Job Title: Teacher
Type of Company: I work as a high school English teacher in a small suburban setting.
Education: BA, Goucher College (Towson, MD) M.Ed., SUNY-Buffalo
Previous Experience: I've done both teaching and non-profit work.
Job Tasks: I teach high school seniors with all levels of ability and I have to differentiate curriculum so all of them learn. I love teaching "Hamlet" to the brightest students who actually memorize lines and deeply debate Hamlet's mental status. But I also love teaching "Hamlet" to less motivated students who are surprised and sometimes shocked to find that Hamlet's adolescent feelings resemble their own. Our curriculum for seniors is world literature, so I try to expose students to Buddhist ideas (via Siddhartha), existential ideas (via The Stranger) and Greek ideas (via Oedipus Rex). The Sound of Waves by Yukio Mishima is a recent favorite for all students because the ideas are so traditional and the Shinto customs are fascinating.
Seniors in high school have split personalities depending on what time of year it is -- before college transcripts are sent or after! I have to front-load the academic work, assigning heavy essays, research papers and finely developed presentations for the first semester. For the second semester, I'm more likely to ask kids to debate, perform skits or write a personal response. If I can keep kids engaged during the second semester, I feel accomplished, but I know it's doubtful they'll perform at their best academic level.
Still, it's hard to see the seniors leave each year. I hear from a few, but for most, it's a fond farewell.
Best and Worst Parts of the Job: The best part of my job is seeing kids feel successful -- feel that they are expanding both their thinking and their skills. The worst part of my job involves disciplining poorly behaved and poorly motivated students. I know many kids hate English: hate reading and hate writing.
Job Tips: Try to understand the student's point of view but remember, the teacher is an adult role model, not a friend.
Many kids have issues, so don't always assume it's not your teaching.
Additional Thoughts: You must enjoy the kids. They make teaching worthwhile. You need to love what you teach to engage the kids, but you need to consider what interests them as the stimulus!
Click the Visit School Site buttons to go directly to a school's website and learn more about the school and programs it has to offer. School website will open in a new tab. .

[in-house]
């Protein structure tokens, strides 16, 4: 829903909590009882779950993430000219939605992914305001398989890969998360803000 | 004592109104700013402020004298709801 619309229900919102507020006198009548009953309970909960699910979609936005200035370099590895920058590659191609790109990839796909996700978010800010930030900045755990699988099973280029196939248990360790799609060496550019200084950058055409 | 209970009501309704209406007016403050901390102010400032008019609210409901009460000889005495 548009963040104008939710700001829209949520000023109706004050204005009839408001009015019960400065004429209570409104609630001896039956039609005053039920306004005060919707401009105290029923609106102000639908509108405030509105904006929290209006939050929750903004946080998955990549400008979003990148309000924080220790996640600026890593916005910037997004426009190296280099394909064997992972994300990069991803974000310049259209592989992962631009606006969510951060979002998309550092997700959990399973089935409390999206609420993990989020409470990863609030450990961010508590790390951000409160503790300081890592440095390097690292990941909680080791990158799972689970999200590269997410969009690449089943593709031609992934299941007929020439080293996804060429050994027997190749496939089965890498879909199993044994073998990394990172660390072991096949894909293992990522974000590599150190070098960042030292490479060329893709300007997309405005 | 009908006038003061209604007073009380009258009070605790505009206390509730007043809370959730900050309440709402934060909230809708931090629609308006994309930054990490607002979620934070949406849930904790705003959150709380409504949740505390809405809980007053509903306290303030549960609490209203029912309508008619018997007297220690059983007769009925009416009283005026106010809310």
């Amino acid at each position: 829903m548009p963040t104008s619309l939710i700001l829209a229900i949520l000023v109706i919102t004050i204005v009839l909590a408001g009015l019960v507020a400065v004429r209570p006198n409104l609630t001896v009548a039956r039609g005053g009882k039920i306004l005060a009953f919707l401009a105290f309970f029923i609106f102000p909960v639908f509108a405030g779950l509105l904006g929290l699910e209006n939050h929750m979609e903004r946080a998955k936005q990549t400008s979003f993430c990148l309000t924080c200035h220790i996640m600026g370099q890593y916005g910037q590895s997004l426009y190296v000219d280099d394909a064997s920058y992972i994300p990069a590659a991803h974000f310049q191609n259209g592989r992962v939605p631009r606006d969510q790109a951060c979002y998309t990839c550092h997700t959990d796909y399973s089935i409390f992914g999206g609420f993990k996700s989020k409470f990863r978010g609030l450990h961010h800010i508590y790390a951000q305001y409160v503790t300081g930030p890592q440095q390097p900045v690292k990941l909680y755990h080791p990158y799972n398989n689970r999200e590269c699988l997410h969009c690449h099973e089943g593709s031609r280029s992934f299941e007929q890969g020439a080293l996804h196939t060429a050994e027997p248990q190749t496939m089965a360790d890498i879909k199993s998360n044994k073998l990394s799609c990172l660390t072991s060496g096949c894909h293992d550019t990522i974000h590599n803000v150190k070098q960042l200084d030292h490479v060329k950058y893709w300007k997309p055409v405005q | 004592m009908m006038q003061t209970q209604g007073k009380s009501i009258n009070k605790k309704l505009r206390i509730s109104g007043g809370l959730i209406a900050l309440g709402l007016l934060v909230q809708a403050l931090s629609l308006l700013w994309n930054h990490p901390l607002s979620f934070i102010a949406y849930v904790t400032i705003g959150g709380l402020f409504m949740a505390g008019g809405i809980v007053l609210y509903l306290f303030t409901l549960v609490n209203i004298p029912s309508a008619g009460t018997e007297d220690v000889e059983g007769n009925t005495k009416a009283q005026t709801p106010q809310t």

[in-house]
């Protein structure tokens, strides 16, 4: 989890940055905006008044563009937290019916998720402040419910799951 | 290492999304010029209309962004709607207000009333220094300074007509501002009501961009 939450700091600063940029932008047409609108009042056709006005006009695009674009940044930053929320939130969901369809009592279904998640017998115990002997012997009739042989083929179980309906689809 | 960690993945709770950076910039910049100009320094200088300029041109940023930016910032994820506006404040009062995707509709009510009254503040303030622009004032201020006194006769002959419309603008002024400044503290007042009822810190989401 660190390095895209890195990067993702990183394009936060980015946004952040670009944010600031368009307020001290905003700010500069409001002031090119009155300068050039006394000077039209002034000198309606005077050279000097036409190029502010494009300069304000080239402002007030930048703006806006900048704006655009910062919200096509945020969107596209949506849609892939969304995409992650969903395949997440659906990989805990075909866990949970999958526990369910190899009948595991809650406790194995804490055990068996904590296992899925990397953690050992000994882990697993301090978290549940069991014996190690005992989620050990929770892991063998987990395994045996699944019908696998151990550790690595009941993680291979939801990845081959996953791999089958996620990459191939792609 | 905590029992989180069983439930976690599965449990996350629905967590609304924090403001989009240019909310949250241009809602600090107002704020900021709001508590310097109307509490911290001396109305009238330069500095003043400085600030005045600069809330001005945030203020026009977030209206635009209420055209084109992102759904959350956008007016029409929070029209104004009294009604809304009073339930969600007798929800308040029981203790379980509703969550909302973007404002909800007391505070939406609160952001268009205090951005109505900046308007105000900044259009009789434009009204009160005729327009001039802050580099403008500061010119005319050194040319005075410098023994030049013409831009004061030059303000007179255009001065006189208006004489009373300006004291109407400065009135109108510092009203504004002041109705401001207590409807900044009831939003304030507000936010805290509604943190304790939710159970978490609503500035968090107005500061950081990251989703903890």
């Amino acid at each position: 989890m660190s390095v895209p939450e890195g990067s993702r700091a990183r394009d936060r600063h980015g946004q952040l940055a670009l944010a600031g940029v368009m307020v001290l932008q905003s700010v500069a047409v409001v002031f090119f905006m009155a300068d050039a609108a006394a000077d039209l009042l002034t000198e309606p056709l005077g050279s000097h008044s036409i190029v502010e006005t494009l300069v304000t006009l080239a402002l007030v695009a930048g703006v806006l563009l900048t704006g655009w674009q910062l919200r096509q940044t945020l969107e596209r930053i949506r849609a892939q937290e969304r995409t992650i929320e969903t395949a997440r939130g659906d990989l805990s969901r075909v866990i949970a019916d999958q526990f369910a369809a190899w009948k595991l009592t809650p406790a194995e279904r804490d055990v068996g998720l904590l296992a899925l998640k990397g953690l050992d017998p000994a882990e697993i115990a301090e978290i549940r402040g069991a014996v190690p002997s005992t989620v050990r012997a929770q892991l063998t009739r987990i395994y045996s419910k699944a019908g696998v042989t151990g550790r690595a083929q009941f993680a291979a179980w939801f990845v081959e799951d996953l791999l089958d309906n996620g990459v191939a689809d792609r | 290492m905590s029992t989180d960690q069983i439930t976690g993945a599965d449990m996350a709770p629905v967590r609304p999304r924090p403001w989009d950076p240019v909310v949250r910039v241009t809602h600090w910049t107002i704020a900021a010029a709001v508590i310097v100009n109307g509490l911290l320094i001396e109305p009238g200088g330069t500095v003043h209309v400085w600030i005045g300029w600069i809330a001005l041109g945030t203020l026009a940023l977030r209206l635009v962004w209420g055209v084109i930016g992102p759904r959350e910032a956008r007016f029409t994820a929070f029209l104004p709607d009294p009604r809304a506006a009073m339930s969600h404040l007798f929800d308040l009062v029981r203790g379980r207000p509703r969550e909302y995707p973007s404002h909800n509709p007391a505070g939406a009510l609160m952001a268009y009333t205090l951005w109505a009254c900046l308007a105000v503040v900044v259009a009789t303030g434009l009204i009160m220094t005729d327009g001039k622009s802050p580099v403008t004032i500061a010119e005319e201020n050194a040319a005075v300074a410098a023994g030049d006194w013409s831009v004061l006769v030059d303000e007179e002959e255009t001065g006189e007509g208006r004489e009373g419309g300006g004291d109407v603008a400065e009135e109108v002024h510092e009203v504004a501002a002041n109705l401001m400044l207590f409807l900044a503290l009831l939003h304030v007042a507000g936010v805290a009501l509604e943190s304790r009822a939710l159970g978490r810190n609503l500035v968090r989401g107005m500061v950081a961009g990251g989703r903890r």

Click the Request Info buttons to request more information from a representative at the school
Which career path will you take – Business, Nursing, Education, Psychology? Something else? GCU offers more than 100 majors to get you started!
Earn your graduate degree online with Northcentral University.
Advance your teaching career with an online master's degree from University of Southern California Rossier School of Education.
Learning at Full Sail University has always centered around interaction and the exchange of ideas. Our online curriculum fully embraces this philosophy.
Liberty University provides a world-class education with a solid Christian foundation, equipping men and women with the values, knowledge, and skills essential for success in every aspect of life.
For over 35 years, Keiser University has maintained a practical, hands-on approach to career education to help our students achieve their personal and professional goals.
Concordia University - Portland offers several fully online 14-month Master of Education (M.Ed.) programs and a fully online Doctorate of Education (Ed.D.) program.
Baker College is proud to be the largest independent college in Michigan with the most focused approach to education and training available. With one of the highest graduate employment rates in the country, our mission is to help our students find meaningful employment.
The inside stories from people actually working in the field.
Click a story title to show the story, and click the title again to hide it.
Career Stories are concise, real-world career overviews written by people relating their personal career experiences and wisdom. They provide invaluable insights and mentoring advice to students and career changers.
Most stories include:
Please also see our detailed information about Secondary School Teachers, including: